Oceans, the Womb of the World

By Gail Tipton


My mother was holding me looking at the waves when suddenly a huge wave broke over us. The shock and sound of the wet spray gave me a baptism I never forgot. I grew up on two islands, one urban,the other rural, and at a very young age I was diving into the waves and buoyed up on their crests, or watching reckless teenagers jump into the East River trafficked by tugs and cargo ships headed out to sea. As a teenager I walked for miles along the sandy shore, mesmerized by the rhythm of the pounding surf and its return back to the sea pulling sand, rocks and shells into its churning wake.
Seeing my feet disappear in this retreating wake taught me to respect the undertow that could drag me under too.But I was also fascinated by the endless horizon and wondered what lay beyond the shores of the Atlantic ocean I knew. 

Years later I was lucky to work on another island in the Pacific and experience a culture that depended on the bounty of the sea for seaweed, fish and her water highways for trade. The sea was sacred and honored in poetry, song,gardens, sculpture and paintings.
Later still,I crewed on a tall ship, my berth amidships in the belly of Gazela. After four hour watches around the clock, I would collapse onto my cot and feel soothed by the rocking motion and lapping sound of the water against the hull. Only wood planks separated me from the depths of the ocean. I was indeed in the womb of the world. The energy and life force of that experience has given me a profound connection to oceans. 

Water is life. I am watering my plants to help them through a drought, and learn that the same water may have rained on the gardens of ancient Egypt, an overwhelming fact that water is finite. The oceans evaporate, moisture ascends to the sky , clouds form , heavy with wet weight , their white peaks engorged, they release their precious water back to my dry flower bed, to the streets of Bombay, to the parched farm lands,to the mountain peaks of Peru, to Siberian tundra, to Congo’s rain forests, to Antartica’s frozen world. The rain comes silently, thunderously, catastrophically, and creeps or crashes on the land making its way to the shore running through the creeks,rivers & underground passages, washing rocks, sand, silt, oil and chemicals into our ponds, lakes, aquifers and finally into the ocean. 

“Lake Tear in the Clouds” empties into the Hudson River which flows to the Atlantic. My toilet flushes, runs underground through my septic tank and continues downhill at about two feet per day to Lake Tashmoo , then to Vineyard Sound and then to the Atlantic. This journey may take twenty-five years but it still leaves its waste-full impact on the oceans it reaches unless it does not contain harmful chemicals and is filtered by roots or berms in its path.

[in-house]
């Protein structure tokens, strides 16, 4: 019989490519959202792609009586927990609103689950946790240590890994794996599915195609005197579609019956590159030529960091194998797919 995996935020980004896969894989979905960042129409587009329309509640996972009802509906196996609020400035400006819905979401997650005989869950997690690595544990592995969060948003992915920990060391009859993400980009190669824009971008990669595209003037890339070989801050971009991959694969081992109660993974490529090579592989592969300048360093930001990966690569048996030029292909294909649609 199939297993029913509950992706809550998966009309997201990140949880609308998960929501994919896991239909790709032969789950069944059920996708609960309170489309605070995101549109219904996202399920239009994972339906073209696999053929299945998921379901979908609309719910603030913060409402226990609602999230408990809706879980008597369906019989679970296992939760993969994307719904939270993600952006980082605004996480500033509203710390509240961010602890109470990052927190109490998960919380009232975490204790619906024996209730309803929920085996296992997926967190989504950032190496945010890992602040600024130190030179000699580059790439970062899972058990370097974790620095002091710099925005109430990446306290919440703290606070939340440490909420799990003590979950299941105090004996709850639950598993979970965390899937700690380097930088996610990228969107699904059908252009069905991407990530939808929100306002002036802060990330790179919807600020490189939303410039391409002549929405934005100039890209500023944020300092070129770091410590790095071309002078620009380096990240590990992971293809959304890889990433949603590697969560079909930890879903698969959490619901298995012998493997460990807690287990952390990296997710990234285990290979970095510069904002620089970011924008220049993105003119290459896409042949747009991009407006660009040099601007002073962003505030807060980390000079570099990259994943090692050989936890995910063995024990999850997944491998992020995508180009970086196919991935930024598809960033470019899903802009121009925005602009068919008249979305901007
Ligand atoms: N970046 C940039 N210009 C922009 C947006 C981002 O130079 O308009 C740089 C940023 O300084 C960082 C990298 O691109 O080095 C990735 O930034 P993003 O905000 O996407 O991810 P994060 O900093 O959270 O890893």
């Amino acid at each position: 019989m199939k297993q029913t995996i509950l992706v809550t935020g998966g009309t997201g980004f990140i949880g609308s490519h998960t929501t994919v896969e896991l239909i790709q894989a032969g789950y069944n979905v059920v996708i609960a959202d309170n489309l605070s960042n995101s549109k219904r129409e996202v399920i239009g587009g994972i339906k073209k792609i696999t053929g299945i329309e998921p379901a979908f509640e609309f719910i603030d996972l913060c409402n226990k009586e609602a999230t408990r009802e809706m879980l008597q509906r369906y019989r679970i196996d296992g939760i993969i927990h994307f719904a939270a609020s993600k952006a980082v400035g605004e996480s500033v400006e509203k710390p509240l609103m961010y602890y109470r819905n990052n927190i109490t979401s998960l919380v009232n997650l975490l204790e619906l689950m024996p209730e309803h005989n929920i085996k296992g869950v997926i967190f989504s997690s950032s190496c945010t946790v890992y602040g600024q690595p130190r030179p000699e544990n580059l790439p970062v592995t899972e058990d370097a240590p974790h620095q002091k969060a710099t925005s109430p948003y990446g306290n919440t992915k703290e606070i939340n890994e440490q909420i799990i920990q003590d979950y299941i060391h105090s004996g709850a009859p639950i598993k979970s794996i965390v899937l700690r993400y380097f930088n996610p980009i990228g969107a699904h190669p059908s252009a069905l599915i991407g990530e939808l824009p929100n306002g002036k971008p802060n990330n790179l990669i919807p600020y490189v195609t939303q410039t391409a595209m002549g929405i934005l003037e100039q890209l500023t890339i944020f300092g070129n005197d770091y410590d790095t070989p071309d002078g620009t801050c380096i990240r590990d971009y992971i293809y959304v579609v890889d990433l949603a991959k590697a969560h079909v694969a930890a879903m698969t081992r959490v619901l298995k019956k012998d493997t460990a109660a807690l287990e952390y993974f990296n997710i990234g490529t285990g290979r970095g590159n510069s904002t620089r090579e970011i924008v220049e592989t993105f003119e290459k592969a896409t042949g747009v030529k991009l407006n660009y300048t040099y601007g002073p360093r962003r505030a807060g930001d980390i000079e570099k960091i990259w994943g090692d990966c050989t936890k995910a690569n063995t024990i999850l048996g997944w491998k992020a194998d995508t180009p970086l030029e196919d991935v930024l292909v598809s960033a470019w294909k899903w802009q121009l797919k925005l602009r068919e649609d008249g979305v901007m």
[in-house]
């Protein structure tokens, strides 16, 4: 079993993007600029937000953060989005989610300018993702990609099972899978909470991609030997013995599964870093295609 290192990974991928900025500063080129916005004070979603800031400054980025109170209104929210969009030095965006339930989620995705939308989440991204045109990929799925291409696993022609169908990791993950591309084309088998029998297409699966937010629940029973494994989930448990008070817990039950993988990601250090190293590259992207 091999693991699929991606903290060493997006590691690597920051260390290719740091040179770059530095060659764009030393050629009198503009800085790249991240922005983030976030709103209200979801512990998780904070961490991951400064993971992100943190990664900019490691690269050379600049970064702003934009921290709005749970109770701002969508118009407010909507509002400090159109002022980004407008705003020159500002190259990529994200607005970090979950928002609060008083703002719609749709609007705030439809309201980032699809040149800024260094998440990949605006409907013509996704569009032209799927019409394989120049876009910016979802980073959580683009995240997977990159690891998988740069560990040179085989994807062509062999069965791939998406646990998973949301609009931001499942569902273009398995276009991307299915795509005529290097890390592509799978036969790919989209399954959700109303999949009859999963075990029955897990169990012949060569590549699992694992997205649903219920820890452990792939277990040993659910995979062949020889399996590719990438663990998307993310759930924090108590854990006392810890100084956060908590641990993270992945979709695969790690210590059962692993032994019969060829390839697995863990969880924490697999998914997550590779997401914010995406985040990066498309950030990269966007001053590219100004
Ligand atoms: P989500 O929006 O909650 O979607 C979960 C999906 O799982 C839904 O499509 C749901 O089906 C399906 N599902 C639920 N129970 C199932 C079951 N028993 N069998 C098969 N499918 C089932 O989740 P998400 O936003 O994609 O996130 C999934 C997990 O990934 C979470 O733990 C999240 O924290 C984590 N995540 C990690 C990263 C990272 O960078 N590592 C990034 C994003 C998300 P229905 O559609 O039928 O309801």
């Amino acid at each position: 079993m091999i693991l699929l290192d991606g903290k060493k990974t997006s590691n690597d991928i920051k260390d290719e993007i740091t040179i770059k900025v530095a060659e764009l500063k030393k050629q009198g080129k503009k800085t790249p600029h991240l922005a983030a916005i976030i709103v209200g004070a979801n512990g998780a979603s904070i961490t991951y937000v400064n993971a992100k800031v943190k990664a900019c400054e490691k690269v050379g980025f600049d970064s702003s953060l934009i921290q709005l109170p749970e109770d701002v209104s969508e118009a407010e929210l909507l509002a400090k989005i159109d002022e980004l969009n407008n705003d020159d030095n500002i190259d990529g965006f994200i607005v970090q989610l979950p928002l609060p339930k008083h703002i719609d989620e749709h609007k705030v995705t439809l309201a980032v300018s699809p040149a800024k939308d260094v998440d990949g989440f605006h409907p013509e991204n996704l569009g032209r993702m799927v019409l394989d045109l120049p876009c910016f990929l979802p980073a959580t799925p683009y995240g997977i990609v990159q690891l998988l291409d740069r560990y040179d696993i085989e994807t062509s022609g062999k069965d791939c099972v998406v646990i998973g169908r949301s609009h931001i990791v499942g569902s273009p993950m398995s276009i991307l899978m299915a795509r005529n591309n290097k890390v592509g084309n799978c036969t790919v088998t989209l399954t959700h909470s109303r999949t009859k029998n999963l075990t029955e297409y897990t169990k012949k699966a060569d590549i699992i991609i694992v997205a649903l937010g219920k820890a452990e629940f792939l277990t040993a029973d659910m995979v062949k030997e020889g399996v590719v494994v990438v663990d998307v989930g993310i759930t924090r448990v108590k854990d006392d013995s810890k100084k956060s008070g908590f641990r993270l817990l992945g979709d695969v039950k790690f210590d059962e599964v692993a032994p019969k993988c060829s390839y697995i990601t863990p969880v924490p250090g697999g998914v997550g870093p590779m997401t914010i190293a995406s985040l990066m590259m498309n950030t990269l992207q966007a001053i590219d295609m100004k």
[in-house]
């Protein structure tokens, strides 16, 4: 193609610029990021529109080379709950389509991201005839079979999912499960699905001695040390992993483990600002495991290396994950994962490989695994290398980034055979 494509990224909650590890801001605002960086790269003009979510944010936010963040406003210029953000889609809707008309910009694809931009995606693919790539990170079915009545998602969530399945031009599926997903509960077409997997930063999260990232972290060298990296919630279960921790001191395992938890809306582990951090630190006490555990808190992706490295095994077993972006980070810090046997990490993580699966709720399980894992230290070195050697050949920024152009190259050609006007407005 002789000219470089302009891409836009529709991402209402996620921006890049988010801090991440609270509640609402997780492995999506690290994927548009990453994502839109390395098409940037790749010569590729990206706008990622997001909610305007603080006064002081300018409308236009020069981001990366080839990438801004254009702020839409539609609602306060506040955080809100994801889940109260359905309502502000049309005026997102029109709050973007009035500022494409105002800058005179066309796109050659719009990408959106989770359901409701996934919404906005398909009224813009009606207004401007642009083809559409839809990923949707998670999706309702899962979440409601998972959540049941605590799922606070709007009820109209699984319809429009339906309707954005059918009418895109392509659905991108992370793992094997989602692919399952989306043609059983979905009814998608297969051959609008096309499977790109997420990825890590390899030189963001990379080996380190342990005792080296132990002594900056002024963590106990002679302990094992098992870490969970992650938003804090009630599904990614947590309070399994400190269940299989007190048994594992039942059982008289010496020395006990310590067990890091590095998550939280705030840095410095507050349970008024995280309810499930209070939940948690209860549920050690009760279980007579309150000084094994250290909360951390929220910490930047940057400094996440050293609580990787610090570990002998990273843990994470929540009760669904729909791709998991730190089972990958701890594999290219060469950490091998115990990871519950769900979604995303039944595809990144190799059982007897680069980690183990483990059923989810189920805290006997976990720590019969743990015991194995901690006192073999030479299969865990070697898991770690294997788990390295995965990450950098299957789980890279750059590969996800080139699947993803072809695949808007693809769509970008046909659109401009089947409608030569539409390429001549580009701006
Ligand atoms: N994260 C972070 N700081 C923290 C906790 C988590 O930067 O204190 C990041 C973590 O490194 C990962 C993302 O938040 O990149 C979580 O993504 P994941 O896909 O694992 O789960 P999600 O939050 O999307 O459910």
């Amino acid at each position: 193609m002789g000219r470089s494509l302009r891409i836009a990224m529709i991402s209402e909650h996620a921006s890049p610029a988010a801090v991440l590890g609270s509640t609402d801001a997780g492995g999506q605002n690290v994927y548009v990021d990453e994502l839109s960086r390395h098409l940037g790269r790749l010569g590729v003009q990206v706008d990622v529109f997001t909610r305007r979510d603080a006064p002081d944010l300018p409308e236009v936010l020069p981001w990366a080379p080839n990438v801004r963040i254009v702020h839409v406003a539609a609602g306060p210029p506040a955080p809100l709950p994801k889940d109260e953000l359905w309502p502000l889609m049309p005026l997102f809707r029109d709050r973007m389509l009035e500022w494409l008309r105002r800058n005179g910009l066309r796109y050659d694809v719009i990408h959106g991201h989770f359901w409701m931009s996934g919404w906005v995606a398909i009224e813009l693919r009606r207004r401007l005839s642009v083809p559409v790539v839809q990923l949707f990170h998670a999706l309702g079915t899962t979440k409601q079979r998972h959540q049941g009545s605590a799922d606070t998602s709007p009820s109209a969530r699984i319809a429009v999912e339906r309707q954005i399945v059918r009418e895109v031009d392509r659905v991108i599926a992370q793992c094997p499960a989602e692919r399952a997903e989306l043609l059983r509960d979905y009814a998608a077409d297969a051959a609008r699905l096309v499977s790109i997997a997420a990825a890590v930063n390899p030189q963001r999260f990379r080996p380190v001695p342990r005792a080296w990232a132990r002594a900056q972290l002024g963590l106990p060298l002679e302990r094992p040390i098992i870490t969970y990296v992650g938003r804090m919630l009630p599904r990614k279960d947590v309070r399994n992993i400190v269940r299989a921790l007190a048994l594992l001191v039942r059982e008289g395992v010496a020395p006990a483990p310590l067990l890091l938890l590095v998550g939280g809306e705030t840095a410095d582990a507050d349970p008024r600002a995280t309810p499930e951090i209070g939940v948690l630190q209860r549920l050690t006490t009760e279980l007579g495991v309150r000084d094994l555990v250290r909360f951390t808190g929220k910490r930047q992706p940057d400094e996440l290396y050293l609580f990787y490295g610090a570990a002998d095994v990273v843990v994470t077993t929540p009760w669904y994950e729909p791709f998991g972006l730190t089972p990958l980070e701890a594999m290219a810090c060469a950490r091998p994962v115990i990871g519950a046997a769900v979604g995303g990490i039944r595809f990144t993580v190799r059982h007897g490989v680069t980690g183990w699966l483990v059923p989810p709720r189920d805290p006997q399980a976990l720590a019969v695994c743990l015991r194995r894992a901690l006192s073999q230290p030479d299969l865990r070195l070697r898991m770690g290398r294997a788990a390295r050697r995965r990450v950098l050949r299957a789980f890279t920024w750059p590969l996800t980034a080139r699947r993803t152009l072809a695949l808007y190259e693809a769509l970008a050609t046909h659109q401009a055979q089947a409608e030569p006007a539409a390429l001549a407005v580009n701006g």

The water sheds all over the world and the air releases whatever chemicals we have produced into this vast network of water we have named ocean. We are all connected by the oceans. What I drink, you may drink. Let us take care of our source of life and thereby, each other and all living things. I have a dream that everyone in the world will have access to clean water, that the oceans will not have to struggle to stay clean from pollutants, trash and sonic bombardments that are acidifying, warming and crippling her fish and coral reef habitats. 

The ocean is our original home. We feel the tides rise and ebb within us. Respect her, love her and treasure the oceans within you. 

Gail Tipton

Gail has immersed herself in water quality issues for the past thirteen years by making documentaries about what impacts water as it gives life to humans, plants and marine life. She helped found the Martha’s Vineyard Water Alliance, a monthly forum and advocacy group, and recently made two triptychs about Martha’s Vineyard Watersheds; one is exhibited permanently at the MV Regional HS, and the other rotates between the six Island Libraries.
She is blessed with three sons, their partners, and two grandsons, considers herself “a maker of things”, and lives on the Island of Martha’s Vineyard. 

To view videos, go to MVTV. org/ video- on -demand. Enter Gail Tipton in the Search box and a selection will appear. I suggest : Waterstories 11, Beneath the Surface, Coral Reefs & Humans: Interdependent Communities, Wild-Caught Fluke, and Nessie, Helping to Save the Great Pond.